Implementation of the Technology Modernization Fund (TMF) for Federal Agencies
According to the Office of Management and Budget’s Matthew Blum, “The stars are aligning for agencies to think about how to improve their acquisition preparations and plans.” Blum goes on to say that, “Despite a legislative and policy push to stimulate innovation there is still a considerable cultural undercurrent that blunts progress.”
First introduced in 2016, the Modernization Government Technology (MGT) Act was approved and funded with in a year at the end of 2017. It has been touted by officials such as CSRA CEO Larry Prior as “…an important step in the journey to a next-gen federal government,” and as “an unprecedented opportunity for U.S. Government agencies to improve operational efficiency and decrease operational cost” by Rep. Will Hurd. The MGT Act allows agencies to make technological investments with the same level of flexibility as their counterparts in the private sector, and move beyond the stifling requirements of the “use it or lose it” game that has plagued agencies in the past.
There are two main provisions of the MGT act to help agencies modernize their IT: the Technology Modernization Fund and the IT Working Fund.
Technology Modernization Fund
The Technology Modernization Fund was created at the end of 2017 and gives federal agencies access to approximately $2.5 Million for the fiscal years of 2018 and 2019. This effort was led by Federal CIO Suzette Kent with the support of Alan Thomas (commissioner of the Federal Acquisition Service and the General Services Administration); Mark Kneidinger (director of federal network resilience at the Department of Homeland Security); Matt Cutts (acting administrator for the U.S. Digital Service); Social Security Administration CIO Rajive Mathur; Small Business Administration CIO Maria Roat; and Charles Worthington (CTO for the Department of Veterans Affairs).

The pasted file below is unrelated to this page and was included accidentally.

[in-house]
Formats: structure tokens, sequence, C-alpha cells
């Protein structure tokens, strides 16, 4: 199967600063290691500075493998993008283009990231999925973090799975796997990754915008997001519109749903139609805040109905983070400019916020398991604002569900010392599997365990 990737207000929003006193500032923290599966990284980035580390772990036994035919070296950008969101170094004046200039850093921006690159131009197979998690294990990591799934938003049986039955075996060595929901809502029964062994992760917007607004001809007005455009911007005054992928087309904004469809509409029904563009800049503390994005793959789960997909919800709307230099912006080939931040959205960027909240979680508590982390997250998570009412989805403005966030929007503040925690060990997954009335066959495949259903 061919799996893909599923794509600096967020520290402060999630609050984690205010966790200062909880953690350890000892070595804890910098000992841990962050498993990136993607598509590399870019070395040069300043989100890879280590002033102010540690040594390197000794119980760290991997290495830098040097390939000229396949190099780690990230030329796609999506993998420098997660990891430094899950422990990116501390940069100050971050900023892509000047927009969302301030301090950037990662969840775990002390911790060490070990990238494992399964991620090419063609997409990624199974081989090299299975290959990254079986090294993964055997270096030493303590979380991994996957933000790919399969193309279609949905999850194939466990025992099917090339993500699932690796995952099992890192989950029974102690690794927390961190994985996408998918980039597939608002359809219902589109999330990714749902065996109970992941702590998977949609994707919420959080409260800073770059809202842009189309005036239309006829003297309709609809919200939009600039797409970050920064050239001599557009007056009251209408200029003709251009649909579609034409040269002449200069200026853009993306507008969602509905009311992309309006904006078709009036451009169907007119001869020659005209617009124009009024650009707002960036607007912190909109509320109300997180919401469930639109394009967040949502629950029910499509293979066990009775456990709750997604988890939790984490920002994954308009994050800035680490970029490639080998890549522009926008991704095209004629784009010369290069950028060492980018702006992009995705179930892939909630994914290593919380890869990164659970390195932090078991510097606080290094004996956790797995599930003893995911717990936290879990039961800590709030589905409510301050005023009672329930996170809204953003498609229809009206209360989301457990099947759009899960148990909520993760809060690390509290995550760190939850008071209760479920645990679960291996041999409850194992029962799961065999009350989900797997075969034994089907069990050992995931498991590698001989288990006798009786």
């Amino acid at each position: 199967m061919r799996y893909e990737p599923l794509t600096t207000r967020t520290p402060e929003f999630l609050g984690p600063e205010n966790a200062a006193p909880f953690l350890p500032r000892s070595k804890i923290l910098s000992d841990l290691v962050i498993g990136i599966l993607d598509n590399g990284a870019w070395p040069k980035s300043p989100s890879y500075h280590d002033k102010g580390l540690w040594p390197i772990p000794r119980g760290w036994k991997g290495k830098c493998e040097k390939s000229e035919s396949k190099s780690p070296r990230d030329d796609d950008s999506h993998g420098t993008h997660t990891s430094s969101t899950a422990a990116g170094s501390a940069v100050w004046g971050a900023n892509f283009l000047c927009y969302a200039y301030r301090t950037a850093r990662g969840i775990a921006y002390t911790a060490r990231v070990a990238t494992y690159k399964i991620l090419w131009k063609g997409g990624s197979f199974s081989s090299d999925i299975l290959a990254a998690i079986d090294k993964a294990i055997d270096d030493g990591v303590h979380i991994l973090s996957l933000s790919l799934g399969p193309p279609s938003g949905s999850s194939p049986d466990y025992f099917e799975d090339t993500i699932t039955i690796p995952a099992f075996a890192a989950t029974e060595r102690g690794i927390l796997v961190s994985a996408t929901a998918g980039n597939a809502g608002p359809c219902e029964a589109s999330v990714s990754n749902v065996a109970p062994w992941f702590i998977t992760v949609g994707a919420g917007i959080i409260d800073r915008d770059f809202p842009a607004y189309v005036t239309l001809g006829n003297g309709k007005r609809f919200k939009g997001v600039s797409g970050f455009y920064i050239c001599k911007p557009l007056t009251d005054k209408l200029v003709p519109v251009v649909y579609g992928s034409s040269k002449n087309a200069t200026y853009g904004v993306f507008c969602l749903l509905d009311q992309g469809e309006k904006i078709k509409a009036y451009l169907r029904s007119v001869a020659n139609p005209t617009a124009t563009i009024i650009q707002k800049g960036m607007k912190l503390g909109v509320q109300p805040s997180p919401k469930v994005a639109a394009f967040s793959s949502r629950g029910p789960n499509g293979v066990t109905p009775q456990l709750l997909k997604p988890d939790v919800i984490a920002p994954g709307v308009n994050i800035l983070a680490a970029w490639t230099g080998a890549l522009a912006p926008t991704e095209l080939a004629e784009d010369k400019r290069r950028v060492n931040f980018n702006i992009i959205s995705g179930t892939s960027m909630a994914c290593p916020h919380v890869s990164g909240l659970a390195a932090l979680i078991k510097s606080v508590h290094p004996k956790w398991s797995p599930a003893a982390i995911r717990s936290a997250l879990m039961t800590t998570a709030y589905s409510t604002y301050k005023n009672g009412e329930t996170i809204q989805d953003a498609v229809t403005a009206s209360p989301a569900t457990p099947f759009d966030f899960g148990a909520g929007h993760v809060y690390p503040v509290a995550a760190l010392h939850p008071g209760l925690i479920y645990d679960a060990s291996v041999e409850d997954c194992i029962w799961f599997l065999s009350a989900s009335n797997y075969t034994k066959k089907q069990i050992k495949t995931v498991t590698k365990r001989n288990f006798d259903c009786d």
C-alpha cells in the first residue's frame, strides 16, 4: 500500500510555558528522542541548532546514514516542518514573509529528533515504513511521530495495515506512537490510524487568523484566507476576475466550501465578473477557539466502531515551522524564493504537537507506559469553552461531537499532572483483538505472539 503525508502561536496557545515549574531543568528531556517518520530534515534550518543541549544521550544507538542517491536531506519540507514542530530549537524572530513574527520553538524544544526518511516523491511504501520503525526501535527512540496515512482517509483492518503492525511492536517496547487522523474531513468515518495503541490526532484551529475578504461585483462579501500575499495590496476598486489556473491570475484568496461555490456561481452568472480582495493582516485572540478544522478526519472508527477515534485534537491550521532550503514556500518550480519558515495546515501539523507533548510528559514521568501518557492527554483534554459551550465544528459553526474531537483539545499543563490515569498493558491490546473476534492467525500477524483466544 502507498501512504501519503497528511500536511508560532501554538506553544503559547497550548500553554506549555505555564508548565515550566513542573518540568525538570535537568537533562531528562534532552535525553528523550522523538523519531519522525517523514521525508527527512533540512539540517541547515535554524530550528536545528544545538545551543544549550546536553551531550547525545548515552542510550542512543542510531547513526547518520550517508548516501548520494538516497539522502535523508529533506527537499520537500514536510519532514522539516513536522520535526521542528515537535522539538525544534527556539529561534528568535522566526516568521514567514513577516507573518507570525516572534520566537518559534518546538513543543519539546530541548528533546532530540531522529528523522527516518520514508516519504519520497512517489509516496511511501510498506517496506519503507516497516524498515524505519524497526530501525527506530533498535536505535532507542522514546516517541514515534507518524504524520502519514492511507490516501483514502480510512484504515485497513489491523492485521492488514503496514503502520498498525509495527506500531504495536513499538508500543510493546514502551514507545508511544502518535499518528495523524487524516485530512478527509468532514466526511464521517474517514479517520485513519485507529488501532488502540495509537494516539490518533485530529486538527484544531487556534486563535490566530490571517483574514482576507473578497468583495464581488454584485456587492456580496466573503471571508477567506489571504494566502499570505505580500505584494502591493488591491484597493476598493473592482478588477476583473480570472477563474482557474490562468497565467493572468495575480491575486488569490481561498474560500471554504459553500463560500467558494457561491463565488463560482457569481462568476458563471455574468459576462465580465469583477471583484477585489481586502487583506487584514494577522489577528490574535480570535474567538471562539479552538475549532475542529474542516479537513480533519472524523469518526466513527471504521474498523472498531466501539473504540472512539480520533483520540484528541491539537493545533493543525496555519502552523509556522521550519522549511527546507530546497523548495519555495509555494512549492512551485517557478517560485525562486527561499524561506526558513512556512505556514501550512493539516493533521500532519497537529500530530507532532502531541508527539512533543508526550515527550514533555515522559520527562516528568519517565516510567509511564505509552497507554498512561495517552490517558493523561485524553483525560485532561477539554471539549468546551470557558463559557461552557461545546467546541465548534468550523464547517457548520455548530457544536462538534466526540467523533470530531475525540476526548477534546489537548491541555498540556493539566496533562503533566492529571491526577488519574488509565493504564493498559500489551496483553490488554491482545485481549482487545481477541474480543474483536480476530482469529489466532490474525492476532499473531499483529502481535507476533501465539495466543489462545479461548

The fund, essentially a loan, is earmarked specifically for IT Transformation. Agencies must submit proposals to the Board, who will subsequently evaluate based on financial, technological and operational criteria. This is not “free” money, however: funds awarded to agencies from the TMF must be used for transformation, and must ultimately be repaid. As of today, four agencies have already submitted proposals that have been approved.
The Working Capital Fund
Thanks to the MGT act, agencies now have the ability to create a working capital fund, specifically for IT Modernization Funds. According to a memo issued by The White House, the Working Capital Fund can only be used for:
- The improvement, replacement or retirement of existing IT systems with the purpose of enhancing the cybersecurity of existing systems or to improve efficiency and effectiveness of current workloads.
- To transition legacy IT systems to innovative solutions like commercial cloud and other technologies.
- To support agency efforts to provide adequate and cost-effective IT modernization, specifically surrounding cybersecurity.
- Pay back funds borrowed from the Technology Modernization Fund (TMF).
- Any program or activity that has not been denied or restricted by Congress.
The working capital fund (WCF) allows agencies to create true transformative change. The combination of TMF and the working capital funds give agencies a leg up by providing an immediate boost of funds and the ability to carry over any funds not used or saved by modernizing IT Solutions.
TMC, WCF and Unified-Communications-as-a-Service (UCaaS)
If your agency has not already begun the process of applying for TMF, and WCF, it is imperative that you start now. Policies from the last few administrations have demonstrated that cloud computing is the key to agencies to modernize. Unified-Communications-as-a-Service and communications is a critical solution for any agency, and the benefits are numerous. You can read more about the benefits of UCaaS here.